Girls is such a prickly show, and never has there been a pricklier episode than “One Man’s Trash.” It’s an odd half-hour, odd even in the context of a fairly unusual show. It is, minus a short prelude, entirely focused on one character we know, and a stranger. It is reaching for a certain level of subtlety in its portrayal of emotion that is rarely attempted on television. It seems to actually pay attention to cinematography. And, despite all of this, I believe that it’s a failure.
But let’s start with the good in it. The beginning is simple enough, and believable, and there’s some great stuff in there about how Hannah grew to enjoy the thrill of dumping trash in other people’s trashcans. The set-up with Joshua, played by the always-welcome Patrick Wilson, may strain credibility for just a minute, but that’s where it becomes important that this is an episode in an ongoing series. We know Hannah, and how over the first half of this season, she’s been methodically removing the most important people from her life. She’s lonely, and we quickly come to realize that Joshua, too, is lonely.
So it’s two lonely people, each of whom comes to realize that they want what the other has. That’s simple, but has a great potential for power, and for a while, “One Man’s Trash” pulls it off. We see Hannah get used to the idea of a stable adult existence, and we see Joshua skirt the issue of the wife he’s separated from, or any details of his life at all. It builds, slowly and quietly, until we reach the point where Hannah breaks.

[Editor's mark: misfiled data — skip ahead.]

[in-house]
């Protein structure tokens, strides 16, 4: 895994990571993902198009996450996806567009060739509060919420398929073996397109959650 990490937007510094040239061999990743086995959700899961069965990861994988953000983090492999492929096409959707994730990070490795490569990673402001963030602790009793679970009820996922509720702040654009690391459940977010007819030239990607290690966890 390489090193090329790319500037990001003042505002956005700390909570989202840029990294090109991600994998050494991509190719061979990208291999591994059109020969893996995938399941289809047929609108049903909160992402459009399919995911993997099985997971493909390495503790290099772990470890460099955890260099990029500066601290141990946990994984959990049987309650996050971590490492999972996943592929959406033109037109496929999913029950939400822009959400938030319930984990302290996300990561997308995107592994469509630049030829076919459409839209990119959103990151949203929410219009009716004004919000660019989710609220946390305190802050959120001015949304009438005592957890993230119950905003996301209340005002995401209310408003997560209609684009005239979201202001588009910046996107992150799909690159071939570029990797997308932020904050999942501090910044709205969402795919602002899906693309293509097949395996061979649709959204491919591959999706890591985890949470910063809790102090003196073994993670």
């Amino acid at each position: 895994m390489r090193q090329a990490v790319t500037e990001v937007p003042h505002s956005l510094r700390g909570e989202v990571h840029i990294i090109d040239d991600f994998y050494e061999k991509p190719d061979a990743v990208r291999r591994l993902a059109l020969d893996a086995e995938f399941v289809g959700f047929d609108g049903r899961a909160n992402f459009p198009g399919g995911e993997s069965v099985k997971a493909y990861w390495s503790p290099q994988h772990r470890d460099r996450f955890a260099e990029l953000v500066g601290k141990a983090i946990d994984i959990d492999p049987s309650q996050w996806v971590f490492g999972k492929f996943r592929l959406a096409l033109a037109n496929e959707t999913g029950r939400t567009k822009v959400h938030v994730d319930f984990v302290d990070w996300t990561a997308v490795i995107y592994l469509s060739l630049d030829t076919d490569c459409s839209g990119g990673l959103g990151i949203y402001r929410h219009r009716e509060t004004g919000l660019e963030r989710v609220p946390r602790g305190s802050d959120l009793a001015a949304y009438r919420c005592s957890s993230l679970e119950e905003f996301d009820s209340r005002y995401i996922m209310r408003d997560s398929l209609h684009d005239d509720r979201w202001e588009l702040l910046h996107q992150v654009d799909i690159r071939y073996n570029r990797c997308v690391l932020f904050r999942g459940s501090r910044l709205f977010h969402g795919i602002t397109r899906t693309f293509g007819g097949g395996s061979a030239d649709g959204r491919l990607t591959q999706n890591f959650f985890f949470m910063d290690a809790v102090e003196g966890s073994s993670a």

And this is where it all falls apart. On a strictly story level, this works; Hannah thinks she has an important revelation, that maybe the life she’s always wanted for herself isn’t as great as she thought, and maybe there are other options. What goes unrealized by her is that this other option she’s glimpsed in Joshua has the exact same potential for unhappiness. She thinks she’s moved forward, but she’s exactly as self-centered and naive as she’s always been. It could have been great, but Lena Dunham’s acting and writing simply don’t sell it. Her teary monologue on the bed feels false, and the way she falls apart feels false, and none of it worked for me.
This was the most important moment in the entire episode, the one point at which anything significant actually gets said out loud, instead of being let to bubble underneath, and Girls couldn’t stick the landing. And so the episode is, to me, a failure, but an interesting and worthwhile failure. “One Man’s Trash” is an experiment that’s rarely found in television, and I’m grateful for Girls to give episodes like this a try. Maybe next time, it’ll work. I may not like this episode, but I admire it, and so I hope I get to see a next time.